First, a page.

Livestreaming, which became ubiquitous in pop soon after the pandemic hit, has been gradually embraced in jazz — with nonprofits taking the lead. Shortly after lockdown began, the Jazz Gallery began using Zoom for what it called Happy Hour Hangs and Lockdown Sessions, where audiences could talk to musicians and listen to recordings from the safety of their own homes.
Smalls, known for its late-night jam sessions, and recently incorporated as a nonprofit, was the first New York jazz club to livestream from its stage amid quarantine. That was on June 1, and soon numerous other clubs — among them the Vanguard, Birdland and the Jazz Gallery — followed suit; the Blue Note will join the bandwagon this month.
At best, venue proprietors said, the streams may pay for themselves and give some work to musicians eager to play — but they are less a long-term plan than a gesture of perseverance.
“We wouldn’t be doing streaming if we didn’t have any hope,” Ms. Gordon said of the Vanguard.
For musicians, the evaporation of live performance has been both a financial hazard and a creative frustration. Melissa Aldana, a 31-year-old saxophonist, said in an interview that in July she left her rent-stabilized apartment on the Upper East Side — “the nicest place ever, the greatest deal” — for Prospect Lefferts Gardens in Brooklyn, to be closer to friends and fellow musicians during quarantine. Now she hosts socially distanced jam sessions at her home once a week, and plays with a group in Prospect Park.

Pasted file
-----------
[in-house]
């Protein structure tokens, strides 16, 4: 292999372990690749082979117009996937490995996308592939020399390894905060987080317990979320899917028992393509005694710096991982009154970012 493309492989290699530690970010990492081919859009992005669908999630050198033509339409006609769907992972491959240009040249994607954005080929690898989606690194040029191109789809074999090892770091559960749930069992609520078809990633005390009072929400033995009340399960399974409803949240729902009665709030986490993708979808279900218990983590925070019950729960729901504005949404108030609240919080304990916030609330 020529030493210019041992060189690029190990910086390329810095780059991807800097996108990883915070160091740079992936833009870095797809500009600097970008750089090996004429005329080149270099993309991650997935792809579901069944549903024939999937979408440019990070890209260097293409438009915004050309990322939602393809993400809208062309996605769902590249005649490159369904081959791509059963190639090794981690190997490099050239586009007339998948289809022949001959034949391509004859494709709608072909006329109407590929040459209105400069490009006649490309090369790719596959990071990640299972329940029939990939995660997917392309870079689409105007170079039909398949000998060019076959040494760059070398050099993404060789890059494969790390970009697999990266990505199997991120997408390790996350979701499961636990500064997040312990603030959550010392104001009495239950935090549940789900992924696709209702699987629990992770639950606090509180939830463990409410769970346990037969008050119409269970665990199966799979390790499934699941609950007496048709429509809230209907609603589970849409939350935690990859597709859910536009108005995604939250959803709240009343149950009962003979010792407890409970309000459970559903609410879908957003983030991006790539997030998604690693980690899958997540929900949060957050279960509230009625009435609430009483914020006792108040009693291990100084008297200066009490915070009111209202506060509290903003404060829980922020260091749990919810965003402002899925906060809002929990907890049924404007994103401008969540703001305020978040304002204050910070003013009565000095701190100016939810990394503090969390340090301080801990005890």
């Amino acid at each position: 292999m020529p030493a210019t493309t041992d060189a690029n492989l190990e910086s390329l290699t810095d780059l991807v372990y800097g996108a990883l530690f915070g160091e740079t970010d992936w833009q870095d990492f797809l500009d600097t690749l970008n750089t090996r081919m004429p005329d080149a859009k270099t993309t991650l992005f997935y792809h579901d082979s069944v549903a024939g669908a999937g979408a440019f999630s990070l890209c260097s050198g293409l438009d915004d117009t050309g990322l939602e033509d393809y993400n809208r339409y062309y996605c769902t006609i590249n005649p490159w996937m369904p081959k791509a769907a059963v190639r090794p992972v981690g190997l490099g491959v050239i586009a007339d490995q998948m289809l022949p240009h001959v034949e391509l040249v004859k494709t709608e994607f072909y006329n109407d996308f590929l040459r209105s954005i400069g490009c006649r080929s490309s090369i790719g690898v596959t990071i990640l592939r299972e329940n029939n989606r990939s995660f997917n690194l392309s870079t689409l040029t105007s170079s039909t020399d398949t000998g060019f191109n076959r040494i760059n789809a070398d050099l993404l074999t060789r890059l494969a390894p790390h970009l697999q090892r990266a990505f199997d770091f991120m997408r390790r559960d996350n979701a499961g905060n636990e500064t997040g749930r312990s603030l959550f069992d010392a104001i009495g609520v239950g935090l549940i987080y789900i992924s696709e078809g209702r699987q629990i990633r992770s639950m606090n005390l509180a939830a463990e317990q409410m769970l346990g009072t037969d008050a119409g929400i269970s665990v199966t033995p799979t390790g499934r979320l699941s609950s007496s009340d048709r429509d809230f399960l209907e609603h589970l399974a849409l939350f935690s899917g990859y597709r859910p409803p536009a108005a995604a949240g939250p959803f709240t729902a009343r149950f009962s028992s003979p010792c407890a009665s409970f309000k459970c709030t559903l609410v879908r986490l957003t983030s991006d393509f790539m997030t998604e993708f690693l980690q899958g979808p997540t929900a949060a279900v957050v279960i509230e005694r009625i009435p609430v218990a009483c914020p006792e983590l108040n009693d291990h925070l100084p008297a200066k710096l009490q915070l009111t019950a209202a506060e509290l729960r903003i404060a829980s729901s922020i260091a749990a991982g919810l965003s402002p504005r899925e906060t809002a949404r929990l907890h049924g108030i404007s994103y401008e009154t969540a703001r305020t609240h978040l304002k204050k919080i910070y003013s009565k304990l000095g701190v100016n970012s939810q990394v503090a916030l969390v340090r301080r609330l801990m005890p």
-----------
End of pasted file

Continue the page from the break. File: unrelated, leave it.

“What I’m missing is just, like, having the experience to play with musicians and connect,” Ms. Aldana said. Before she moved to Brooklyn, in the dark days of spring, Ms. Aldana leaned heavily on the Jazz Gallery’s Happy Hours: “That really kept me going a couple months, just having that human contact when I wasn’t able to see anybody.”
Looking ahead, the vibraphonist Joel Ross expressed a mix of anxiety and hope for the future. Mr. Ross, 25, established himself in the New York jazz world over the last few years through constant gigging. Like most, he saw his busy performance calendar dry up once the pandemic hit, and he began collecting unemployment. The larger jazz scene, he said, “is on life support.”
But Mr. Ross also noted the optimism that has come with livestreams, outdoor performances and other adaptations that have kept musicians busy. Some events, he said, have paid as much or more than a regular gig.
“People are always going to want to see the music,” Mr. Ross said. “Whether the venues survive themselves, the music is going to press on.”